# Module Theory for the Working Student

Question:

What level of familiarity and comfort with modules should someone looking to work through Hatcher's Algebraic Topology possess?

Motivation:

I am taking my first graduate course in Algebraic Topology this coming October. The general outline of the course is as follows:

• Homotopy, homotopy invariance, mapping cones, mapping cylinders
• Fibrations, cofibrations, homotopy groups, long-exact sequences
• Classifying spaces of groups
• Freudenthal, Hurewicz, and Whitehead theorems
• Eilenberg-MacLane spaces and Postnikov towers.

I have spent a good deal of this summer trying to fortify and expand the foundations of my mathematical knowledge. In particular, I have been reviewing basic point-set and algebraic topology and a bit of abstract algebra. My knowledge of module theory is a bit lacking, though. I've only covered the basics of the following topics: submodules, algebras, torsion modules, quotient modules, module homomorphisms, finitely generated modules, direct sums, free modules, and a little bit about $\text{Hom}$ and exact sequences, so I have a working familirity with these ideas. As I do not have much time left before the beginning of the semester, I am trying to make my studying as economical as possible. So perhaps a more targeted question is:

What results and topics in module theory should every student in Algebraic Topology know?

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Looks like you'll definitely want to know the homological aspects: projective, injective and flat modules. There are lots of different characterizations for these which are useful to know. (Sorry, don't know the insides of D&F very well, perhaps it is covered.)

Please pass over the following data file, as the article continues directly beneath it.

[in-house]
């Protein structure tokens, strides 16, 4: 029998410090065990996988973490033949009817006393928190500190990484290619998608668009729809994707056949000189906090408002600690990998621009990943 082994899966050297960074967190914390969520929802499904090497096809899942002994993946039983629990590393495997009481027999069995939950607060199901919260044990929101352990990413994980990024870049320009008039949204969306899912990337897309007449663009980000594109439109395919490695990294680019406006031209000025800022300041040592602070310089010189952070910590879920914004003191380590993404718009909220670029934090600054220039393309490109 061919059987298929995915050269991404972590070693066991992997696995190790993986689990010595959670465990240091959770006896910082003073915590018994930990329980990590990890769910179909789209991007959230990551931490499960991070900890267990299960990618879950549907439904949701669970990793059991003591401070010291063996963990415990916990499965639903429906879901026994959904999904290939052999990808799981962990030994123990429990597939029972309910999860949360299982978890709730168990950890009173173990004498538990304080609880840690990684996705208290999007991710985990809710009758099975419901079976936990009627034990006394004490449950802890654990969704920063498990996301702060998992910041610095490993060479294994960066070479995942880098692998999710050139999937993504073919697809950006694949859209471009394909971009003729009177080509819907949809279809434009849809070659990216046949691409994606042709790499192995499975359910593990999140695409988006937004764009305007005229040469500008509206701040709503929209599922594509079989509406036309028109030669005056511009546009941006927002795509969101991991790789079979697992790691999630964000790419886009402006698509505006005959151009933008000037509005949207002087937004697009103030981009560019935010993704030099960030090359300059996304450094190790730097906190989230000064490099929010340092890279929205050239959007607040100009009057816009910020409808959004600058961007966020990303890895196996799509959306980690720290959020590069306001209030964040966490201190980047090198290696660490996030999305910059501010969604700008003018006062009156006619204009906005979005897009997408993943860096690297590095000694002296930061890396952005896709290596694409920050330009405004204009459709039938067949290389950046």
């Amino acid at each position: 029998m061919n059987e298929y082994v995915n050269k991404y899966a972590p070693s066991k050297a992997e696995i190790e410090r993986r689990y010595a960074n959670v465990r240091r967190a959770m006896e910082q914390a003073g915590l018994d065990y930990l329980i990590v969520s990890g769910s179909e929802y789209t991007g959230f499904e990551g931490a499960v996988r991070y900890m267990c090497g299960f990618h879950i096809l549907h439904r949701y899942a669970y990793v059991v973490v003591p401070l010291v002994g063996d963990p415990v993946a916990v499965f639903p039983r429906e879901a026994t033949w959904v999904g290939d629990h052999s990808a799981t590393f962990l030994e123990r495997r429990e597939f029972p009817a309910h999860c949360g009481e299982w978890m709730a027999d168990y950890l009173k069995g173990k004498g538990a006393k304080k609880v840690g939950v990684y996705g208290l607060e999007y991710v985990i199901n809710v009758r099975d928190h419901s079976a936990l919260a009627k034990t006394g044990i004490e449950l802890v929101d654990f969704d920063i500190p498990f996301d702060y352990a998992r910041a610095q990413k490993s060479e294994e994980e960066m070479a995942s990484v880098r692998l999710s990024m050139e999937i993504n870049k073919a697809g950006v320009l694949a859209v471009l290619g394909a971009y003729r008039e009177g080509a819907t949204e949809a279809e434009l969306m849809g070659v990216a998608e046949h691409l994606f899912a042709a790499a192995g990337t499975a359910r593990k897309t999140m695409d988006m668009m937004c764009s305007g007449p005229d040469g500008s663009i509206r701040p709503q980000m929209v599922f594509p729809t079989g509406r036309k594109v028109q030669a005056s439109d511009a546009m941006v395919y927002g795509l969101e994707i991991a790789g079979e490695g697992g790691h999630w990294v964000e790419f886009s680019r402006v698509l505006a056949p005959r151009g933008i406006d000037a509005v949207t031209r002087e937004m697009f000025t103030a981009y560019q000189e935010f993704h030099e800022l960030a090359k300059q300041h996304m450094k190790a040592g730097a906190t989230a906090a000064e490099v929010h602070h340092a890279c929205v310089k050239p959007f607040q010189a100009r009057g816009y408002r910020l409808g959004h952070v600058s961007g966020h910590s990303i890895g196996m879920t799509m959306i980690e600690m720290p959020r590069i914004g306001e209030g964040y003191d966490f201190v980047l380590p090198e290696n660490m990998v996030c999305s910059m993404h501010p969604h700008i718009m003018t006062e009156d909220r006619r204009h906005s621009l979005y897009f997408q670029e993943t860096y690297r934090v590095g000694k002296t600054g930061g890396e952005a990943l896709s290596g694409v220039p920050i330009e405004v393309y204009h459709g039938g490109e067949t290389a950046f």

The Fundamental theorem of finitely generated modules over a principal ideal domain is a pretty good one to know too, since it kind of bundles up the entire theory of linear algebra.

(How much algebraic geometry do you know?)

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except perhaps for some basic commutative algebra results like the Nullstellensatz, my knowledge of algebraic geometry is practically null. – Holdsworth88 Aug 30 '12 at 19:05

Honestly, I don't think you need to know much more beyond the basics. Hatcher treats everything from as elementary a standpoint as possible. In particular, he covers the algebra as it's needed. I certainly would not say you need to know algebraic geometry. It sounds like you already know all you need, although it couldn't hurt to know the statement of the classification of modules over PIDs.

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I read Algebraic Topology by Hatcher before I really knew what it meant for a module to be flat, or projective . I of course knew what a module was, but besides that, I don't think there's much more needed.

The arguments (as I remember them) in the books where you need to know about modules comes from homology or cohomology. It is crucial that you know what the kernel of a map is, and can spot short exact sequences (and know why they're useful).

Maybe there's some deeper theorems in the chapter on cohomology, but I think you could probably try to learn that as you go along.

So, in short, I think you should just go ahead and read it. If you encounter problems, just ask here and we'll be sure to help you!

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